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New York City is such a vivid presence in Law & Order that it often feels like a character in the show instead of its setting. In 2010, however, Wolf left New York for sunnier weather with Law & Order: Los Angeles. Starring actors Terrence Howard, Corey Stoll, Alana De La Garza, Rachel Ticotin and Alfred Molina, the show lasted just one season before being canceled in 2011.

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Question 6 of 10

Which actor has appeared on the franchise as a guest star?

Law & Order and its various spin-offs have played host to countless celebrity guest stars, including Bradley Cooper, Sarah Paulson and Idris Elba, as well as Robin Williams, Martin Short, Alec Baldwin, Carol Burnett, John Stamos, Angela Lansbury, Henry Winkler, Pedro Pascal, Jennifer Garner, Claire Danes, Allison Janney, Whoopi Goldberg, Snoop Dogg and Martha Stewart, just to name a few.

Question 7 of 10

True or false: Law & Order: SVU star Mariska Hargitay is a real-life advocate for victims of sexual assault.

spinner image Kerry Butler as Denise Lynch and Mariska Hargitay as Captain Olivia Benson in a still from Law & Order S V U; surrounded by blue, dark blue and red circles with question marks in them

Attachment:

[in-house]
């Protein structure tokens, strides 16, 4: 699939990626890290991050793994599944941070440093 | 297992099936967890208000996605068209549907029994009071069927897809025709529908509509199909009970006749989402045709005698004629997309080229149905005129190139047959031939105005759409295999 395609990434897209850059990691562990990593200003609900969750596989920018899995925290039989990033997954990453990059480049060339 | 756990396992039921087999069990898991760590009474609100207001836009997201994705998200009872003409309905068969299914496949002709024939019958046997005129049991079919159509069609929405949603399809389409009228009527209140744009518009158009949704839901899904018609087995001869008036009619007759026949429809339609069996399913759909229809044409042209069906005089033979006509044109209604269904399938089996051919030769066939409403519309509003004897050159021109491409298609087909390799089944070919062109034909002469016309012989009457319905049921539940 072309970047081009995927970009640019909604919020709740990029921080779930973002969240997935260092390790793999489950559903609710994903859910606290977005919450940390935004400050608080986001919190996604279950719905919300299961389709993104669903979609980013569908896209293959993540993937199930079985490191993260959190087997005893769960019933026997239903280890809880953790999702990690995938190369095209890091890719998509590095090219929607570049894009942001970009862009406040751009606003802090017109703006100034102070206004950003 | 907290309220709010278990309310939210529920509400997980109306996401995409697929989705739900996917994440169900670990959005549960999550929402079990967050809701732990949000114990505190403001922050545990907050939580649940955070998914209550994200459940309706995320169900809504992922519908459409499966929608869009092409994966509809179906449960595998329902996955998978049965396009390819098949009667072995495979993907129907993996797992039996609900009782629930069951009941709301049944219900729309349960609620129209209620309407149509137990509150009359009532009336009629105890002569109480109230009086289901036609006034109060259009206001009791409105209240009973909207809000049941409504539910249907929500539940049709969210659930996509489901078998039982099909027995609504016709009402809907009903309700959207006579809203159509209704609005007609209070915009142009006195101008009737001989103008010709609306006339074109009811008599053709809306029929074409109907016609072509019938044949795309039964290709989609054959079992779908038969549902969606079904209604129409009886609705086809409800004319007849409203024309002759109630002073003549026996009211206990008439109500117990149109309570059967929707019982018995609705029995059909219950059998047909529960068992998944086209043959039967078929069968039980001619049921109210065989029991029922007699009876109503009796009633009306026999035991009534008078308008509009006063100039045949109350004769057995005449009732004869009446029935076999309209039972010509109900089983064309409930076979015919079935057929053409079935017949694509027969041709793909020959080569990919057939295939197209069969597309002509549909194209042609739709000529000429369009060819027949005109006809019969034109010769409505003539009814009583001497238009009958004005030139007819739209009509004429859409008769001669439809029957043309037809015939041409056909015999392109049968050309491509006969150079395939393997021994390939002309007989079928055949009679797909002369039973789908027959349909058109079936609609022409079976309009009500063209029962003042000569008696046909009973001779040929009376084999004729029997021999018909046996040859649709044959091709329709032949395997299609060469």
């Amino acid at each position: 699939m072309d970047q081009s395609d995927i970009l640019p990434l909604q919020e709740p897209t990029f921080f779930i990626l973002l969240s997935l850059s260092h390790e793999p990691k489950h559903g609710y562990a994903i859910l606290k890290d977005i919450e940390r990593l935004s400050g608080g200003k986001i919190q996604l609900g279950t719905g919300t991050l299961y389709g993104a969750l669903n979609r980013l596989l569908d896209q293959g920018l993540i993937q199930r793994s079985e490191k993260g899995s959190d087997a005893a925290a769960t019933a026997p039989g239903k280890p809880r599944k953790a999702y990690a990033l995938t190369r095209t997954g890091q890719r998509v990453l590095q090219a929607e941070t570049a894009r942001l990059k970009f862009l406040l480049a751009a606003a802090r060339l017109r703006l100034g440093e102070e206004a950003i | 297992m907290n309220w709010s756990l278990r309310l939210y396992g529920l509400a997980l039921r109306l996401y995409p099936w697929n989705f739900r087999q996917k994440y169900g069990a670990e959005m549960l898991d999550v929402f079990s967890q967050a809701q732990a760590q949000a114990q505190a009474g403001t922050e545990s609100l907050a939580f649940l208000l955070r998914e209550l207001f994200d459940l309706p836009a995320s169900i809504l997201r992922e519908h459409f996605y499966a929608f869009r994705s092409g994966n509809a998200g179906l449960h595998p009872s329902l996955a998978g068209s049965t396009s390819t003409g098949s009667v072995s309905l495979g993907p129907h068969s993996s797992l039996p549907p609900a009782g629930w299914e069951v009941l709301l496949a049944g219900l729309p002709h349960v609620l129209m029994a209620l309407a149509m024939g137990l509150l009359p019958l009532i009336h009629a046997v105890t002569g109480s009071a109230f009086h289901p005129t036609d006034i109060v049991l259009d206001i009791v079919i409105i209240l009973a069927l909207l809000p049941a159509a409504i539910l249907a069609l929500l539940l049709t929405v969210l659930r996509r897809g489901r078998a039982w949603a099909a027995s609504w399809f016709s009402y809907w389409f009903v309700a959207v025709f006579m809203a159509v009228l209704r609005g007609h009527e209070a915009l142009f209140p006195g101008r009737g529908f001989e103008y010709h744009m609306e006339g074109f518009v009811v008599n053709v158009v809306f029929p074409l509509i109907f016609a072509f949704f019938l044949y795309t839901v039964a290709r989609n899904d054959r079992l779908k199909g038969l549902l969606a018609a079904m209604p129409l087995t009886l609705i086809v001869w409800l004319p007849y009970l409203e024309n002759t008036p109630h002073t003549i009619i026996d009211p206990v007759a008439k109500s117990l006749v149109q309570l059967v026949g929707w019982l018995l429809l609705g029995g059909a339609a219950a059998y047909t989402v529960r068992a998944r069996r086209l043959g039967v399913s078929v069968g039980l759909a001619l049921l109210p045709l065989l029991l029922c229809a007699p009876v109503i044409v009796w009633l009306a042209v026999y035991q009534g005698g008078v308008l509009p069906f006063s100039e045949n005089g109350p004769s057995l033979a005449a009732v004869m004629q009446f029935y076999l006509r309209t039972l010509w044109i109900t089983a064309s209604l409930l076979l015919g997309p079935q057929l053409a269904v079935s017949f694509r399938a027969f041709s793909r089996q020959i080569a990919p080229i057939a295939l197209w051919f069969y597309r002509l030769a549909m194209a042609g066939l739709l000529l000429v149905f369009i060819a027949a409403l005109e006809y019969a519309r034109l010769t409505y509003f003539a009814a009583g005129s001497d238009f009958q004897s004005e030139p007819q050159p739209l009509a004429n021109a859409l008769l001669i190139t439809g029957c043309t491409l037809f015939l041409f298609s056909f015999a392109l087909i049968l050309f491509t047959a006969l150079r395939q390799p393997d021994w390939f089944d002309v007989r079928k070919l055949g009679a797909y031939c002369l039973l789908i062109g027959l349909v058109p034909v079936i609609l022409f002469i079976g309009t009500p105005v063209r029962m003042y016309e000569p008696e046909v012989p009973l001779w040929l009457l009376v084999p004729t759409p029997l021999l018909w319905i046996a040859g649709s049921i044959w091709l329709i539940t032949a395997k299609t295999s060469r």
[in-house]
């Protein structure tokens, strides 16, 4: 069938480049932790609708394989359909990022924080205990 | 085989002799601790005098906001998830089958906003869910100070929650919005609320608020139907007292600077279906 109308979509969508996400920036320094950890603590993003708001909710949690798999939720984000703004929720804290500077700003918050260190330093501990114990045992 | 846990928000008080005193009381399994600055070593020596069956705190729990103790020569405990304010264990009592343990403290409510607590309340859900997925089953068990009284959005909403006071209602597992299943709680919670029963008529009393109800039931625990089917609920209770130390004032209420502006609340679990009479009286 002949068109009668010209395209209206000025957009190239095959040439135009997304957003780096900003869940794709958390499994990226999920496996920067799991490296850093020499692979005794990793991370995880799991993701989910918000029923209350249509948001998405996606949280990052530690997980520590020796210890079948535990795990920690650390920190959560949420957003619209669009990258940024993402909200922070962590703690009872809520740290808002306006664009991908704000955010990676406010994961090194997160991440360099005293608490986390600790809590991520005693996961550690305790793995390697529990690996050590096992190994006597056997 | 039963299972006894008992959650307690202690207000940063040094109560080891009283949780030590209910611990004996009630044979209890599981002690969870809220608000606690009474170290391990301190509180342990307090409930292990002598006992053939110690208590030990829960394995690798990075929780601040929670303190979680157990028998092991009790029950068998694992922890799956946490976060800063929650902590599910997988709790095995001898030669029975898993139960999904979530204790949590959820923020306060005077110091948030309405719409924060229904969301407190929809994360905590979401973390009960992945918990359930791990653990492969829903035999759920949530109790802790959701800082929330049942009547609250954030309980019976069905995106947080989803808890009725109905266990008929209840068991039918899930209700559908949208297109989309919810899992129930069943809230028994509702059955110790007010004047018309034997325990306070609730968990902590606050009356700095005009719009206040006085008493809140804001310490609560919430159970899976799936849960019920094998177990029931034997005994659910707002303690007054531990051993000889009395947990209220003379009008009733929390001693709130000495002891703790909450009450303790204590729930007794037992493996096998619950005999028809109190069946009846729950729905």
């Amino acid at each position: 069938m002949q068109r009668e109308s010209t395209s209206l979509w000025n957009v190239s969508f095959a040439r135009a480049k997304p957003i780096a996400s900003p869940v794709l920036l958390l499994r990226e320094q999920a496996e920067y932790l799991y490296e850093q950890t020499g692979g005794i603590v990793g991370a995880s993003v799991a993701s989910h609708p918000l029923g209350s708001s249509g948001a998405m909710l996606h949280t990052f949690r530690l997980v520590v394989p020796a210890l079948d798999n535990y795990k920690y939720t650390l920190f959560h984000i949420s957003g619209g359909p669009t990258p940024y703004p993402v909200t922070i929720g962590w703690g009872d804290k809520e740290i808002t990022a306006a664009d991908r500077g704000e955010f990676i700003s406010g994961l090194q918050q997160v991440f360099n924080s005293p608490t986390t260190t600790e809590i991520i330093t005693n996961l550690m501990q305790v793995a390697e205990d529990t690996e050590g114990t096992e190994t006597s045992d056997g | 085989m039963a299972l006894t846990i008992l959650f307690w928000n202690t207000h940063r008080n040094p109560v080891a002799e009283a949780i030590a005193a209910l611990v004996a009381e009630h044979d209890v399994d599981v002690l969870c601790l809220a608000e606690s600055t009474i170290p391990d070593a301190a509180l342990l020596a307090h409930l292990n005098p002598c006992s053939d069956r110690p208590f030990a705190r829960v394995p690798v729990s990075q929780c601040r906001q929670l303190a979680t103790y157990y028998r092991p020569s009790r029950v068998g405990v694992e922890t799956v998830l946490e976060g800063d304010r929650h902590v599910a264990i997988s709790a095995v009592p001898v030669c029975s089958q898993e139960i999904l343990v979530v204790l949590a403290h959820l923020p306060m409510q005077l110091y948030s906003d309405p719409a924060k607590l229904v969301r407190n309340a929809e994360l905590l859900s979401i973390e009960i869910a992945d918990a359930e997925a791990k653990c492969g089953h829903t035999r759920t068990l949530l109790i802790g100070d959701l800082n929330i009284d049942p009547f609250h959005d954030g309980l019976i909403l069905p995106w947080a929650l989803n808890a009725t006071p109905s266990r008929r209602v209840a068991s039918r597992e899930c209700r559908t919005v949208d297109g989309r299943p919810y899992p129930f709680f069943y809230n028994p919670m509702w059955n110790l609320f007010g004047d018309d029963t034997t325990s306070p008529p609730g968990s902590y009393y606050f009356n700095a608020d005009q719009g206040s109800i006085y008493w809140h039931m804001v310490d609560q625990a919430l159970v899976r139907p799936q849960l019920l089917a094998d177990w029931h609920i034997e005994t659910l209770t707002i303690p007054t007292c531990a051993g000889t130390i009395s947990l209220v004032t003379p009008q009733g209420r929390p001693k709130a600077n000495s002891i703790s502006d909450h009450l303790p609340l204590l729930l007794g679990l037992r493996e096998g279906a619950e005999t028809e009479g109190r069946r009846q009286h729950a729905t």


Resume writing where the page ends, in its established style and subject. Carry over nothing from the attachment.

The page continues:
Virginia Sherwood/NBC

For 24 seasons running, Hargitay’s character, detective Olivia Benson, has investigated sex crimes on Law & Order: SVU. But Hargitay doesn’t just play an advocate for sexual assault victims on TV. She once trained as a rape crisis counselor, and in 2004 she established the Joyful Heart Foundation, a nonprofit that supports survivors of sexual assault, child abuse and domestic violence.

Question 8 of 10

Which former Law & Order actor reprised his role for the newest series, Law & Order: Organized Crime?

For the first 12 seasons of Law & Order: SVU, actor Christopher Meloni played detective Elliot Stabler. In May 2011, however, he decided to leave over a contract dispute. Ten years later, in 2021, he reprised his role as Stabler in the spin-off Law & Order: Organized Crime, in which Stabler returns to the New York police department as a member of its organized crime control bureau.

Question 9 of 10

Which Law & Order actor was also a former U.S. Senator?

The late actor Fred Thompson joined the show as district attorney Arthur Branch in 2002 and played him on 116 episodes spanning five seasons from 2002 until 2007. Prior to joining the Law & Order family, however, Thompson was a U.S. senator from Tennessee, serving from 1994 until 2003 — which means he made his first appearance on the show while still holding elected office. He left the show in 2007 to launch an unsuccessful presidential bid.

Question 10 of 10

True or false: On Law & Order: SVU, Ice-T has had the longest-running TV performance of any Black actor on prime-time television.

spinner image Ice-T as Sergeant Adafin Fin Tutuola sitting at a desk in a still from Law & Order S V U; surrounded by blue, dark blue and red circles with question marks in them
Zach Dilgard/NBC

In 2017, Ice-T celebrated 18 seasons playing detective Odafin Tutuola, making Tutuola the longest-running Black character in prime time. The previous record holder was fellow Law & Order alumnus S. Epatha Merkerson, who portrayed lieutenant Anita Van Buren on the original Law & Order for 17 years. But Ice-T wasn’t done breaking records: In 2022, he marked 24 seasons on SVU, making him the longest-running male actor on TV.